• Tony diTerlizzi, Alien and Possum
  • Jules Feiffer, Which Puppy?
  • Rebecca Guay, The Barefoot Book of Ballet Stories
  • Nonny Hogrogian, Cook Cat
  • G. Brian Karas, Switching on the Moon
  • Jon J. Muth, A Family of Poems
  • Mo Willems, Naked Mole Rat Gets Dressed

Thank you, alumni, for being so generous! We look forward to increasing the number of artists with your continued donations.

Festival Gallery Collection Purchases New Works
The Festival recently purchased from the R. Michelson Galleries eight works by artists not represented in the Festival Gallery Collection. The growth of the Collection and the number of artists represented is making us one of the premier collections of this type in the United Stated. This also furthers our stated goal of being one of the leading centers for the study of children's literature in the United States. The new artists and the books from which the art appear are:

  • Raul Colón, As Good As Anybody
  • Scott M. Fischer, Jump!
  • Gary Lippincott, The Mythic Beastiary: The Illustrated Guide to the World's Most Fantastical Creatures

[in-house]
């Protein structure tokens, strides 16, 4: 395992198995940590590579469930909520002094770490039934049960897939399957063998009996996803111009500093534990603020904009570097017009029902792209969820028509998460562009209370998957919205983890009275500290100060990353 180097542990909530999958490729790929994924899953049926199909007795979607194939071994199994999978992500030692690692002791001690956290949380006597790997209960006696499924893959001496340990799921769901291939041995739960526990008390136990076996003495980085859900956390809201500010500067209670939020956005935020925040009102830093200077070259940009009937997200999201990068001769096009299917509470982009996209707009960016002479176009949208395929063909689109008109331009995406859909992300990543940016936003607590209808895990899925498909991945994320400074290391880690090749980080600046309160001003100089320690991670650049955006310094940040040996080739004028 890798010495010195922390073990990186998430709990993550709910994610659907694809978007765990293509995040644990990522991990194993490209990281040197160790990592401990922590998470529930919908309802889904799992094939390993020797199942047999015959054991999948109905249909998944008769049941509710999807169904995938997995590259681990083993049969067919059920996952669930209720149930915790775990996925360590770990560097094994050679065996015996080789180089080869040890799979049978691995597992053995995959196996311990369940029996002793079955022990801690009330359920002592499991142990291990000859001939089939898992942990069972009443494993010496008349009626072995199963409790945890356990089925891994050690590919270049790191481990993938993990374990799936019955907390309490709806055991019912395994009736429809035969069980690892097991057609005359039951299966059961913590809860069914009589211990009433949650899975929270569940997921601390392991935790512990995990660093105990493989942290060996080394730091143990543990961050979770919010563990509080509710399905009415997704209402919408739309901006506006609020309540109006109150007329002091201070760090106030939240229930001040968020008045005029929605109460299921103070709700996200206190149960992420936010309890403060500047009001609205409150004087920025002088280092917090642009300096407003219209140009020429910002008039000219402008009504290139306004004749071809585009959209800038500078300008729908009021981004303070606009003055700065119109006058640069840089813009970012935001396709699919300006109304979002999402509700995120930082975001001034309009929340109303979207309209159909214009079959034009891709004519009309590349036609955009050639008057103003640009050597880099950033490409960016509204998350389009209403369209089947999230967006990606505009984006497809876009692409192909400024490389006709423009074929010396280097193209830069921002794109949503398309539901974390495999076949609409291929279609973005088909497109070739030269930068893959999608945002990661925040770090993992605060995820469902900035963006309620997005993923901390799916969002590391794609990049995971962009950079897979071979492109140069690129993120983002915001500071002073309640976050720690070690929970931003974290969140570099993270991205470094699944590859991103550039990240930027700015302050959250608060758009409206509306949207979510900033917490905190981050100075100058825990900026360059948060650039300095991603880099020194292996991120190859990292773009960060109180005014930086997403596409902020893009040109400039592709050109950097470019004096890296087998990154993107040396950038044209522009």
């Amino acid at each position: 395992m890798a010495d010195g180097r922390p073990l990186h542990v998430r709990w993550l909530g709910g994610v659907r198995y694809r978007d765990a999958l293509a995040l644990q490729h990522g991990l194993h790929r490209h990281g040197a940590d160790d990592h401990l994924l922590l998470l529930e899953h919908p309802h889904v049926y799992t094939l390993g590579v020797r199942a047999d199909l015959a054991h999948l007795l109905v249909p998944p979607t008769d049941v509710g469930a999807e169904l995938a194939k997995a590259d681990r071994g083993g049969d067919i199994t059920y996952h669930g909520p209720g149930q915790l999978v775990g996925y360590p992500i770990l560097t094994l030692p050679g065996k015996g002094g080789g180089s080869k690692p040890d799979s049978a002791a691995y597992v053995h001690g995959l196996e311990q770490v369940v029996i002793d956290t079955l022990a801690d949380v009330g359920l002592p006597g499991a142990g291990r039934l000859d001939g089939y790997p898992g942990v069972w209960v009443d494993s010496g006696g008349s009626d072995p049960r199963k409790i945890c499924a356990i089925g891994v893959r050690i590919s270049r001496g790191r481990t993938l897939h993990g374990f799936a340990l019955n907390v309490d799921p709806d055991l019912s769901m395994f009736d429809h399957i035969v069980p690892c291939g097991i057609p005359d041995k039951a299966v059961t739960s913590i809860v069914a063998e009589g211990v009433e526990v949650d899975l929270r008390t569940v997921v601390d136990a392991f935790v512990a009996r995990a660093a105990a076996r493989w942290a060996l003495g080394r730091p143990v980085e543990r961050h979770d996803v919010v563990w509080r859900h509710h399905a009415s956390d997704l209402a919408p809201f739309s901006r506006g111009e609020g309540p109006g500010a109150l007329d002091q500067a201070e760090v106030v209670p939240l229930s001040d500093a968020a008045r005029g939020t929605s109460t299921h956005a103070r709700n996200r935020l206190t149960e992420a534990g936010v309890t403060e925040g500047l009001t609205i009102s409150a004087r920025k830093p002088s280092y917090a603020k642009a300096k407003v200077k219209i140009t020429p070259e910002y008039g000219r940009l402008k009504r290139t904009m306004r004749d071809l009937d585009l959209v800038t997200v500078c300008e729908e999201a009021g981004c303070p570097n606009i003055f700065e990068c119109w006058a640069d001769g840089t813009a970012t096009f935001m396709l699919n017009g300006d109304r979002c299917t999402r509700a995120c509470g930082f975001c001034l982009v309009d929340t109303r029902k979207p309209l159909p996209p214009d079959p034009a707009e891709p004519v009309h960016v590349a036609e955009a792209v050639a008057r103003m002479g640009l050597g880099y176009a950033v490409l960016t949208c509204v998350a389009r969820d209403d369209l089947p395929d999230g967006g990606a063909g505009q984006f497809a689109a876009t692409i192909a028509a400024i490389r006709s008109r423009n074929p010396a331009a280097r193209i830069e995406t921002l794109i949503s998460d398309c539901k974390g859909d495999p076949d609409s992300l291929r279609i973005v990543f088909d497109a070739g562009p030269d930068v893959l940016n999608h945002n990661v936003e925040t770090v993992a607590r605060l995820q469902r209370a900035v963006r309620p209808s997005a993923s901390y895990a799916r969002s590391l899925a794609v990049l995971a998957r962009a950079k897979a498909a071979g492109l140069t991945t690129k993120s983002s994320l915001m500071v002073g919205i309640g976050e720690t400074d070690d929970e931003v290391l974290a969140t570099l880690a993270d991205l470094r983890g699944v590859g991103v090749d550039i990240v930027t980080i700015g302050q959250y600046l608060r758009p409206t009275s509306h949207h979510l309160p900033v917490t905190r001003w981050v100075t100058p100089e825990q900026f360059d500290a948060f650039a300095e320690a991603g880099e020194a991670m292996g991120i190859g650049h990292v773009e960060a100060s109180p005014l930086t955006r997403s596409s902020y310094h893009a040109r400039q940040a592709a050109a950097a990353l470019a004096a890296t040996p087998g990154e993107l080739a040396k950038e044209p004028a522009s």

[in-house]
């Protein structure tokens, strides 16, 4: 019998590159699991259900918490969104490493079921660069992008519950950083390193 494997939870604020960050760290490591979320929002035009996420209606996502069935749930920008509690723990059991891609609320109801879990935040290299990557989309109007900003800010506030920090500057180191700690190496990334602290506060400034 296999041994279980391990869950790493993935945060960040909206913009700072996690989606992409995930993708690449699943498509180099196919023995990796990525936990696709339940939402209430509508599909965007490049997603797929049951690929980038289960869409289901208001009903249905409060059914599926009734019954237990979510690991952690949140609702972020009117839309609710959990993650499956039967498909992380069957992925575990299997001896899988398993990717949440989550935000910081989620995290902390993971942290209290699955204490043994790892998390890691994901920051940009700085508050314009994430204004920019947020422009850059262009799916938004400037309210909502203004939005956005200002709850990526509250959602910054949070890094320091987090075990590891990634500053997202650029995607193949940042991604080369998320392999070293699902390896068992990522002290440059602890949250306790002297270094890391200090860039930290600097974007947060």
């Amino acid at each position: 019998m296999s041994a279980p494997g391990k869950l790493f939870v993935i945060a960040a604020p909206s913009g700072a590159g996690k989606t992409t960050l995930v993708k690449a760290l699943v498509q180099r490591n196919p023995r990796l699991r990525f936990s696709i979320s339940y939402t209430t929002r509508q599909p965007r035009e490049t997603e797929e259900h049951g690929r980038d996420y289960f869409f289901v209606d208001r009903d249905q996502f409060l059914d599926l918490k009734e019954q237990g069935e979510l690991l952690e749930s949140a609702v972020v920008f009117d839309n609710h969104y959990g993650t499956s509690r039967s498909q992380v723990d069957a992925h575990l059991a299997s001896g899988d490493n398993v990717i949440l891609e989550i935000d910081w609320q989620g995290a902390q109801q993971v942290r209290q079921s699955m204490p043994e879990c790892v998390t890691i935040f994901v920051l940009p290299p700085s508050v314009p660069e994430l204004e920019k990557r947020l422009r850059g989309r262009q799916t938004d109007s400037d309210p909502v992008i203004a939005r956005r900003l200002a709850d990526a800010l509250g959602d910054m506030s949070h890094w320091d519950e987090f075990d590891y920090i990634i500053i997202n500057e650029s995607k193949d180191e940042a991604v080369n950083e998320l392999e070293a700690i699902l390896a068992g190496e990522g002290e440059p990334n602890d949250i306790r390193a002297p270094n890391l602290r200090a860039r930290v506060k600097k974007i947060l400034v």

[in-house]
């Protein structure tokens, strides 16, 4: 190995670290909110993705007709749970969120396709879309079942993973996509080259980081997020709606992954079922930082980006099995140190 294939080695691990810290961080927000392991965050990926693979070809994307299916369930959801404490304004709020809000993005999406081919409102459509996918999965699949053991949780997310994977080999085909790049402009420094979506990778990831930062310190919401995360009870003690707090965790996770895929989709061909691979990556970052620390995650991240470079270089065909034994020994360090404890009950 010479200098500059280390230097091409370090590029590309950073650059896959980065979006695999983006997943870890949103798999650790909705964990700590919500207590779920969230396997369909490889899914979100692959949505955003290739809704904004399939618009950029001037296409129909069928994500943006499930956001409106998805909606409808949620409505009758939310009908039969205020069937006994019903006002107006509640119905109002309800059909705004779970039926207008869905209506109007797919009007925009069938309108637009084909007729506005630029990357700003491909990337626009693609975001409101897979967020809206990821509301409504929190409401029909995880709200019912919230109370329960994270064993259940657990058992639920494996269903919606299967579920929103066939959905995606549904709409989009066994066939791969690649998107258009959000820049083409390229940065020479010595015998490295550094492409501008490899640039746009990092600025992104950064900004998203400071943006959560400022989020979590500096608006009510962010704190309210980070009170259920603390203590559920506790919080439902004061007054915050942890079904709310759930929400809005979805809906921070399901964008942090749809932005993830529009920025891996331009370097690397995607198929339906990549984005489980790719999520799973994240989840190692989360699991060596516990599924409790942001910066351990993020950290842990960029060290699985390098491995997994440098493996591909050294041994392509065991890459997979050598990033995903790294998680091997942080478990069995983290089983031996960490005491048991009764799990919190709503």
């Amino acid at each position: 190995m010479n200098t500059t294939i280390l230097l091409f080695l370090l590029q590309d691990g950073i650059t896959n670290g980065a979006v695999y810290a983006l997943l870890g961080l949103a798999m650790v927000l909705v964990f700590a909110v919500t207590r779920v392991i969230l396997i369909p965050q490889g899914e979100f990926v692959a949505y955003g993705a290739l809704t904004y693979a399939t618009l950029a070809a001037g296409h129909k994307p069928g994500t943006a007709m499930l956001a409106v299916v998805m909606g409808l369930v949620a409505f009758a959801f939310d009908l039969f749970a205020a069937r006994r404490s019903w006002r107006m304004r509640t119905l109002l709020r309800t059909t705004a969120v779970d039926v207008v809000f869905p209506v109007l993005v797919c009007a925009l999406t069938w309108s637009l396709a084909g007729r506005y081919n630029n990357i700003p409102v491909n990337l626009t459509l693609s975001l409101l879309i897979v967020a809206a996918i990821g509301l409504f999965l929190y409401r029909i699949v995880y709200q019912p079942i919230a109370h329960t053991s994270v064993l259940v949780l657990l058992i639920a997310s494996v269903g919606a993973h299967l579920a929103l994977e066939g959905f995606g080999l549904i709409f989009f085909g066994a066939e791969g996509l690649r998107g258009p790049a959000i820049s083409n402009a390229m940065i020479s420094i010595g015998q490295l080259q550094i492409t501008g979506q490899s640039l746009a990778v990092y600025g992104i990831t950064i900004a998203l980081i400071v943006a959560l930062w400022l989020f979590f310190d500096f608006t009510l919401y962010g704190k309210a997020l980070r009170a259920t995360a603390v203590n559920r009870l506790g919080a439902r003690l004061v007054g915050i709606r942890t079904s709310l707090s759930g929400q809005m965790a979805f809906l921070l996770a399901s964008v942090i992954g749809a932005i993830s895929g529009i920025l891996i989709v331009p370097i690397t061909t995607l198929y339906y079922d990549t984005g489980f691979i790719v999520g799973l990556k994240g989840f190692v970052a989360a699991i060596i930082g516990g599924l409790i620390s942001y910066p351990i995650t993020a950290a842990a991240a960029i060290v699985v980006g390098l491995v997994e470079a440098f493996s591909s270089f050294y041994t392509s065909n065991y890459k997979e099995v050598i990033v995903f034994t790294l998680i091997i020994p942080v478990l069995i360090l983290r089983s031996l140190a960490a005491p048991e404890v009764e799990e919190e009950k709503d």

• Turi MacCombie, My First Book of Animals and Marty Stouffer's Wild Animal Babies
  • Adam McCauley, Oh No, Not Ghosts!
  • David Small, A Surfeit of Similies
  • Eric Velasquez, Some Kind of Love: A Family Reunion in Poems
  • Mo Willems, Naked Mole Rat Gets Dressed

U.S. Secretary of Education Visits Keene State College
On Monday, August 30, U.S. Secretary of Education Arne Duncan visited Keene State College. He met with a small group of selected guests: administration, faculty, undergraduate students, graduate students, system representatives, and teachers.

Among the reasons Keene State College was selected were its innovations in the preparation of teachers and collaborations with local schools. Festival Director Dr. David E. White was asked at the end of the event to present the College's gift.

What an honor for 2009 Festival speaker Lita Judge, of Peterborough, New Hampshire, as well as for the Festival, that the present was a framed poster for this year's Festival. The art is from Lita's book Pennies for Elephants, and the original hangs in our Festival Gallery Collection.

Jane Yolen Donates to Gallery Collection